Antiwar forces distribute outrageous disinformation

Wednesday, March 19, 2003 at 12:00am

Hiram Johnson, the great California senator, famously remarked: "When war comes, the first casualty is truth." And so it is with the coming war against Iraq.

But it is not the Bush administration that is speaking untruth to justify military force against Saddam Hussein's rogue regime; it's the antiwar minority. But no lies are more outrageous than the following:

That President Bush is rushing to war, needlessly placing America's troops in harm's way. One year and one day after the Sept. 11 attacks, the president went to the United Nations and laid out the case for action against Saddam's regime. The U.N. Security Council responded this past November by unanimously approving Resolution 1441, which gave Saddam's regime "a final opportunity to comply with its disarmament obligations."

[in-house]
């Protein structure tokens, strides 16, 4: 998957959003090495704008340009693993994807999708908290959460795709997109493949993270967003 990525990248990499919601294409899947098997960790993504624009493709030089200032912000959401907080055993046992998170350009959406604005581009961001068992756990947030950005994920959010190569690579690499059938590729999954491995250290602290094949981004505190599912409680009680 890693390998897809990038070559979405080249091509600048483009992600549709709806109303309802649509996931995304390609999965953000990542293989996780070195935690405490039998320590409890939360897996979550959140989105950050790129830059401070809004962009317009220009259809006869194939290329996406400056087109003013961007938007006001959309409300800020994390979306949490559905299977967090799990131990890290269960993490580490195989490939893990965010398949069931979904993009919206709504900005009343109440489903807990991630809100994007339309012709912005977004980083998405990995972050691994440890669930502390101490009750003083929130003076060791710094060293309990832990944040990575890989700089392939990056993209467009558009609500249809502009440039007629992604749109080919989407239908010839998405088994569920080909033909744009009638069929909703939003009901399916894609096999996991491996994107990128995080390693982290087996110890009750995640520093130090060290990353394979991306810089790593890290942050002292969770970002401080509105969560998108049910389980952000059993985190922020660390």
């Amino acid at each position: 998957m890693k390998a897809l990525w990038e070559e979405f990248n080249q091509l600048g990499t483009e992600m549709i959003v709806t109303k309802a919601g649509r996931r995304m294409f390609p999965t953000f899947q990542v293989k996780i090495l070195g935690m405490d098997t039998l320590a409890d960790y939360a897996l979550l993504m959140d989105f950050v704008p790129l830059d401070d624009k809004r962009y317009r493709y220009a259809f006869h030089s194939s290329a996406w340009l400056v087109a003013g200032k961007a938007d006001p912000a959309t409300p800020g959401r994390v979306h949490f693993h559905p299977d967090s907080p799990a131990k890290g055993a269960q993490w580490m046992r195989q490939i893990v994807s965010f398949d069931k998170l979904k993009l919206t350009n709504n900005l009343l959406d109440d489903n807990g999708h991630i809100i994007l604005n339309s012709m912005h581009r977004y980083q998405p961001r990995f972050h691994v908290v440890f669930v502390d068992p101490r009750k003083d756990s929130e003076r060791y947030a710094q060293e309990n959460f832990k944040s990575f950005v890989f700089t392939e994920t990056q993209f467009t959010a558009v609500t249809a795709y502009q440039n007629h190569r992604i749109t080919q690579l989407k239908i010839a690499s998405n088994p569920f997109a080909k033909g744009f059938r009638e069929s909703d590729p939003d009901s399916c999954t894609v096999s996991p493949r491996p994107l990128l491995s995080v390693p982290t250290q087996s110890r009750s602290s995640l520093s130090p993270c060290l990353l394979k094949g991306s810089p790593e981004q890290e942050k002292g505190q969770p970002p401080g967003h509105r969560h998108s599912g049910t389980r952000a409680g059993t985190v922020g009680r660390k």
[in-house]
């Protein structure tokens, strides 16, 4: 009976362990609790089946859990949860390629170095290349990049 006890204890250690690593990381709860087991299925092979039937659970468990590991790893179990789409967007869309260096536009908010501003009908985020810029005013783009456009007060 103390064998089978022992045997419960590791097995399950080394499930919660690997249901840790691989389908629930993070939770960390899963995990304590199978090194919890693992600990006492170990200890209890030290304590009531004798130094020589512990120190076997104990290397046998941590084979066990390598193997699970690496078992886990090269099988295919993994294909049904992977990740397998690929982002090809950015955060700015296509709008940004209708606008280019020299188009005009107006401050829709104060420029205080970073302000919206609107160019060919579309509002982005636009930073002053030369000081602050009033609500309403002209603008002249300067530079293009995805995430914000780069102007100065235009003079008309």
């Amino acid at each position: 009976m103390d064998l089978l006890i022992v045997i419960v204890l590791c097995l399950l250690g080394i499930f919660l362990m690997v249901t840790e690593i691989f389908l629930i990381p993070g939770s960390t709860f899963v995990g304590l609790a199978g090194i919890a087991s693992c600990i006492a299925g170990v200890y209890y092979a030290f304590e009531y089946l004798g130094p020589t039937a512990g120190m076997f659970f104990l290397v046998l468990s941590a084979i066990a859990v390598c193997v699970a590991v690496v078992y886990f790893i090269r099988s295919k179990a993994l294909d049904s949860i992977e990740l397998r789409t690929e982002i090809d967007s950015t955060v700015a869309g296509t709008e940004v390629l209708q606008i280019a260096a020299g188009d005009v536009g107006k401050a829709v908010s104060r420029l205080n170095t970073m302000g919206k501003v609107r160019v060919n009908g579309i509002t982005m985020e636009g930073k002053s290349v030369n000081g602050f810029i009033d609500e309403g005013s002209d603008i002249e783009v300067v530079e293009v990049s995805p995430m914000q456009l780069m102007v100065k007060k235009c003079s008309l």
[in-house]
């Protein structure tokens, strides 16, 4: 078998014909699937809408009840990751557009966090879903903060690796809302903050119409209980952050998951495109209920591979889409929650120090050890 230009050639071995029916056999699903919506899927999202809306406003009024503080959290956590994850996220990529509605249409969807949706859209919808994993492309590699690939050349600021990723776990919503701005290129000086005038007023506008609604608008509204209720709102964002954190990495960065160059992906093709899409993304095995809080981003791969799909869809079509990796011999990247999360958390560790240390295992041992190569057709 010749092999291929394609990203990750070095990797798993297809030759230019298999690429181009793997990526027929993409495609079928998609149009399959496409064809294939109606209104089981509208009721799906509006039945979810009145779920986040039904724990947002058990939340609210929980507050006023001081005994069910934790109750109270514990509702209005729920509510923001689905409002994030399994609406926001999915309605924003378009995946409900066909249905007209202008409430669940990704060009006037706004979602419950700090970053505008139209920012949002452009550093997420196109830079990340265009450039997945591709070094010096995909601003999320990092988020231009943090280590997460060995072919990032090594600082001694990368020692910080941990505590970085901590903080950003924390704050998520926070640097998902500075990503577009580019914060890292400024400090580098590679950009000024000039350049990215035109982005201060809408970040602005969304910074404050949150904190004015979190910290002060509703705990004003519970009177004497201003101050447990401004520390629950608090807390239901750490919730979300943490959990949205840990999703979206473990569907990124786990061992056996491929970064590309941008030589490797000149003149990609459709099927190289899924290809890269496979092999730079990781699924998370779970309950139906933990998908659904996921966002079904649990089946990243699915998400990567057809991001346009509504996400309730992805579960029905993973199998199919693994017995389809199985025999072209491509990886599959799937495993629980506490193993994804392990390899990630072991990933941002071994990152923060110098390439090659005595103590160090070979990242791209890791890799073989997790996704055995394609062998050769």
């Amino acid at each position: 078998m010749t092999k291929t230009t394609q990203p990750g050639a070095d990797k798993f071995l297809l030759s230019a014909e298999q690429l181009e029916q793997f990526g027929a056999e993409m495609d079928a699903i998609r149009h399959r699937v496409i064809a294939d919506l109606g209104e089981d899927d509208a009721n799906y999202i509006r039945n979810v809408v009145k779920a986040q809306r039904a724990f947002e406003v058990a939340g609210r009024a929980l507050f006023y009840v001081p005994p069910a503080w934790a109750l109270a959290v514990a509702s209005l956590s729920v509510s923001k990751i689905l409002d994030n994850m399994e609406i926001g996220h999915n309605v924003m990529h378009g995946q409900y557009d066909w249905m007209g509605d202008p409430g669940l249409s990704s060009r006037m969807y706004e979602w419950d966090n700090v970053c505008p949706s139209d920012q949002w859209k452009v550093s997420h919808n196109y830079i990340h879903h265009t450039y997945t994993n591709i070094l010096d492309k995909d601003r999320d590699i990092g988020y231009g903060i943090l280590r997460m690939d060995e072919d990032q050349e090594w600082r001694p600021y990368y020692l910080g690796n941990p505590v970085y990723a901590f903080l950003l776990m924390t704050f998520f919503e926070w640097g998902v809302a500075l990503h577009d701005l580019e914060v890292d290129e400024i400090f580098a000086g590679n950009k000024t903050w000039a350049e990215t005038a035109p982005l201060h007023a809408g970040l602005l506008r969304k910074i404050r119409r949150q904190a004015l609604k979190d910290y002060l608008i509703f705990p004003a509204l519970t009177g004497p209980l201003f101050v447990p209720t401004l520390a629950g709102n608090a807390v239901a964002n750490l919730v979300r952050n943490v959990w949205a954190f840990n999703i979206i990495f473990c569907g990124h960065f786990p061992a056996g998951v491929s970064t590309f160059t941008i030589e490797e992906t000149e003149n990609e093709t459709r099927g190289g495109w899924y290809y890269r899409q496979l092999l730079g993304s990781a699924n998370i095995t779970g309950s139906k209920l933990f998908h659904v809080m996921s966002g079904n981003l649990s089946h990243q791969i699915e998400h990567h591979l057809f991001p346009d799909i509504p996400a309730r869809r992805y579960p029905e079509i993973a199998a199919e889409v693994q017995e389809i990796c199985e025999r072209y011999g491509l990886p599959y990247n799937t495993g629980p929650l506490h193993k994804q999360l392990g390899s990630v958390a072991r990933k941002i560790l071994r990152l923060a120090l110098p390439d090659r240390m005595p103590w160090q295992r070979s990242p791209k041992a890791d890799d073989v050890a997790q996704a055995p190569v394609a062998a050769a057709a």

Well, four months after the U.N. Security Council issued its ultimatum to Iraq, Saddam still has not complied with those disarmament obligations. He has had more than enough time.

That the war is about oil. Robert Fisk, The London Independent's Middle East correspondent, is one of more than a few conspiracy theorists who has concluded that America's beef with Saddam "isn't about chemical warheads or human rights," but about black gold.

"Along with the concern for 'vital interests' in the Gulf," he wrote in a recent commentary piece, "this war was concocted five years ago by oil men such as Dick Cheney."

But Fisk, and other antiwar types like him, have turned logic on its head. For if the United States were interested in increasing its access to Iraqi oil, the best way to accomplish that is not by going to war with Saddam. It's by advocating that the U.N. Security Council lift economic sanctions on Baghdad

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